Best Ways to Sweeten When Clients Don’t Want Sugar

muffin muffins truskawki stokrotki ciasto czekolada ciastkaWhen I was studying to become a Health Coach, I learned about many different sweet alternatives to refined white sugar and experimented with them in both cooking and baking.

I was looking for ways to get my intense sugar cravings under control in a healthy way without giving up sweets completely.  In addition, I wanted to show my clients that you really could have sweets (at least once in a while) that were delicious and not utterly bad for you healthwise.

What I discovered is that there are basically three main factors to consider when deciding whether a sweetener is more or less healthy…

  1. How much nutritional value does the sweetener have?
  2. How much does the sweetener raise blood sugar (glucose) levels?
  3. How much fructose does the sweetener contain?

Ideally, a healthy sweetener has lots of nutritional value, doesn’t raise blood sugar much or at all, and contains very little fructose.

Once you take a look at sweeteners from this angle, not many sweeteners make the grade but there are still a few that stand out from the crowd as you will see below…

Stevia:  This sweetener comes from the leaf of the stevia plant.  I use it a lot in the liquid extract form to sweeten a salad dressing, sauce, tea or smoothie.  Most experts believe this sweetener is safe for diabetics because it may actually lower blood sugar levels.  Try different brands of stevia to find out which one you like best because some brands leave a bitter aftertaste.  In my opinion, this is one of the healthiest (or least harmful) sweeteners on the market.

Date Sugar:  I enjoy using date sugar when baking cookies and cakes.  Date sugar is made from dried dates that are pulverized.  What’s great about date sugar is that you can use it to replace refined, white sugar in cake and cookie recipes, and it is not an empty calorie like refined, white sugar.  Date sugar is packed full of all the vitamins, minerals and fiber that are in the date itself.

A word of caution:  Eat date sugar in moderation.  Just two medium dates contain about 7.7 grams of fructose and on any given day you don’t want to ingest more than 15 grams of fructose from all sources (many Americans consume about 50 grams per day).  A growing amount of research suggests that consuming high levels of fructose from any source (even from fresh, whole fruits) is linked to such conditions as insulin resistance and weight gain.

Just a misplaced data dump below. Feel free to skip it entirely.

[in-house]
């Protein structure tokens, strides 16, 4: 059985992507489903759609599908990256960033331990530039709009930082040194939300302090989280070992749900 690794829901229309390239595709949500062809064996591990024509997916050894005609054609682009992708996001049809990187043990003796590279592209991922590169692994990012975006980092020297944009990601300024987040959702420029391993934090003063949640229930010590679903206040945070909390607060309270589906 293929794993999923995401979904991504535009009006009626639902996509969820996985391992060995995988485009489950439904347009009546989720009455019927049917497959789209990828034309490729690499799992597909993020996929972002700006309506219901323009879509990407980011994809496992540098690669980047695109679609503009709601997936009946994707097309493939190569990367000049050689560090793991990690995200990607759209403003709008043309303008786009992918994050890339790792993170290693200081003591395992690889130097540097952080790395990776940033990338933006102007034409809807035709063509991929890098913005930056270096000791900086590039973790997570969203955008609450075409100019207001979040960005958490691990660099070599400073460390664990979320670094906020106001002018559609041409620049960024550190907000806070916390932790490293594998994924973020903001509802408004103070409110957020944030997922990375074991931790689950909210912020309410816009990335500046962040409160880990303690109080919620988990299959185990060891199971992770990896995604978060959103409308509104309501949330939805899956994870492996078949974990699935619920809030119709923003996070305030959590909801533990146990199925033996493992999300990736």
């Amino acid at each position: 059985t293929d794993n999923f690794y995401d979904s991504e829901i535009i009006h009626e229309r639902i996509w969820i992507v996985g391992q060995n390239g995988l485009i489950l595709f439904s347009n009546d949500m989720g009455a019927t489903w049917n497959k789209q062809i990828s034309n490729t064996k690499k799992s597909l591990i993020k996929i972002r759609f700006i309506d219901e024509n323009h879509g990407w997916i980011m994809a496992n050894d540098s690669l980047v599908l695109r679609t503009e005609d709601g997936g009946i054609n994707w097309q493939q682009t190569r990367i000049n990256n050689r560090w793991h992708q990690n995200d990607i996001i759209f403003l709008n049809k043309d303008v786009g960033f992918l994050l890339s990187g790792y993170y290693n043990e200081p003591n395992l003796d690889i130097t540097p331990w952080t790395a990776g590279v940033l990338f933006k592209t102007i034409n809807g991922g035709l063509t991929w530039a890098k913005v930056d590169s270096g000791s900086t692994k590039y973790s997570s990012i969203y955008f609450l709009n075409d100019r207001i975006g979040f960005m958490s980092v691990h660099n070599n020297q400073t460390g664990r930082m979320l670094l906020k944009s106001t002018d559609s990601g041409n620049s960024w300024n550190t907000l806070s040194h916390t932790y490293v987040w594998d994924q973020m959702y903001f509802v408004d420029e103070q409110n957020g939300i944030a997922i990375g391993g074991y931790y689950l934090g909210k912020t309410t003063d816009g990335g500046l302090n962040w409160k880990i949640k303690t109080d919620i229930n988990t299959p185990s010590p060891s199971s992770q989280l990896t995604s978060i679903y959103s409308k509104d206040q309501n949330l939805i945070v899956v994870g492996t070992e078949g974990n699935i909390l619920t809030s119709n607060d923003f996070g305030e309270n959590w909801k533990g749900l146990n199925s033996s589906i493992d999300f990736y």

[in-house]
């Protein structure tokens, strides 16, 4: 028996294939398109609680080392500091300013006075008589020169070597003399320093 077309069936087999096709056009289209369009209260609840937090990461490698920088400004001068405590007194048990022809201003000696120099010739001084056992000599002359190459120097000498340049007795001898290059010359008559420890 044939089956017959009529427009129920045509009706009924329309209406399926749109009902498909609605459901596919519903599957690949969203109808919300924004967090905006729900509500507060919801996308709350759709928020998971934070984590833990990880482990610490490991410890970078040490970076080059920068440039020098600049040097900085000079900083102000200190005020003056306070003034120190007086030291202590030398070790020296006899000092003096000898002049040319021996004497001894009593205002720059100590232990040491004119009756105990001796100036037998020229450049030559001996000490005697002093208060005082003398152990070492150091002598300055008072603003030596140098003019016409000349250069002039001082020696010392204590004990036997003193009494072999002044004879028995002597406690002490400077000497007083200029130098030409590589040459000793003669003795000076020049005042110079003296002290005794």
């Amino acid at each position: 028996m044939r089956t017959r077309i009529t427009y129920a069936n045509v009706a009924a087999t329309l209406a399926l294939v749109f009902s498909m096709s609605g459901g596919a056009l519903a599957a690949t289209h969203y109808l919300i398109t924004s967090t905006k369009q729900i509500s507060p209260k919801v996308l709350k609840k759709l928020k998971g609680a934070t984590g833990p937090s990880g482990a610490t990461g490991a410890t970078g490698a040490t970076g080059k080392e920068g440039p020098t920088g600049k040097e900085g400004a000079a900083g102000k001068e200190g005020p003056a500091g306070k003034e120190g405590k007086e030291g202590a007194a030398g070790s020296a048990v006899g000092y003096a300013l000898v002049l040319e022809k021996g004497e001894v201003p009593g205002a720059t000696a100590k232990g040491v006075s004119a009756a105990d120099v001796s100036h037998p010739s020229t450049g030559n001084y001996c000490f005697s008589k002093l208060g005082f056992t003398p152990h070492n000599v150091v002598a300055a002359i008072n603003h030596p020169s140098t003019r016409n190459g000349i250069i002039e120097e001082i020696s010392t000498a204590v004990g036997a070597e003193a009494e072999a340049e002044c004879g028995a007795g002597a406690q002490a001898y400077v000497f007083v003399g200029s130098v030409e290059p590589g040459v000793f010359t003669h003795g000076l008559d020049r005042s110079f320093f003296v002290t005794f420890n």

Whole Fruit:  The favorite whole fruits I use to sweeten desserts are apples and bananas.  Both of these fruits are full of vitamins, minerals and fiber.  From a fructose perspective one medium apple contains about 9.5 grams and 1 medium banana contains about 7.1 grams so like with date sugar just be careful how much you eat so that you don’t eat too much fructose on any given day.  What’s nice about both date sugar and whole fruit a little can sweeten quite a bit.

Natural Maple Syrup:  While maple syrup spikes blood sugar levels much like refined, white sugar, it does contain trace amounts of vitamins and minerals.  In addition, maple syrup contains very little fructose.  I use a very small amount of maple syrup to sweeten the cooked, whole grain cereals I eat in the morning.  It goes without saying that you should stay away from most processed store brands of maple syrup because high fructose corn syrup is typically added.

I used to use agave nectar because it is a low glycemic sweetener and will spike blood sugar levels less than refined, white sugar and many other natural sweeteners; however, I have since moved away from using it because it contains even more fructose than high fructose corn syrup, and as I mentioned above, too much fructose in the diet is now thought to be harmful by many.

Which sweeteners are you using in your cooking and baking and why?  Please share your thoughts in the comment section below.

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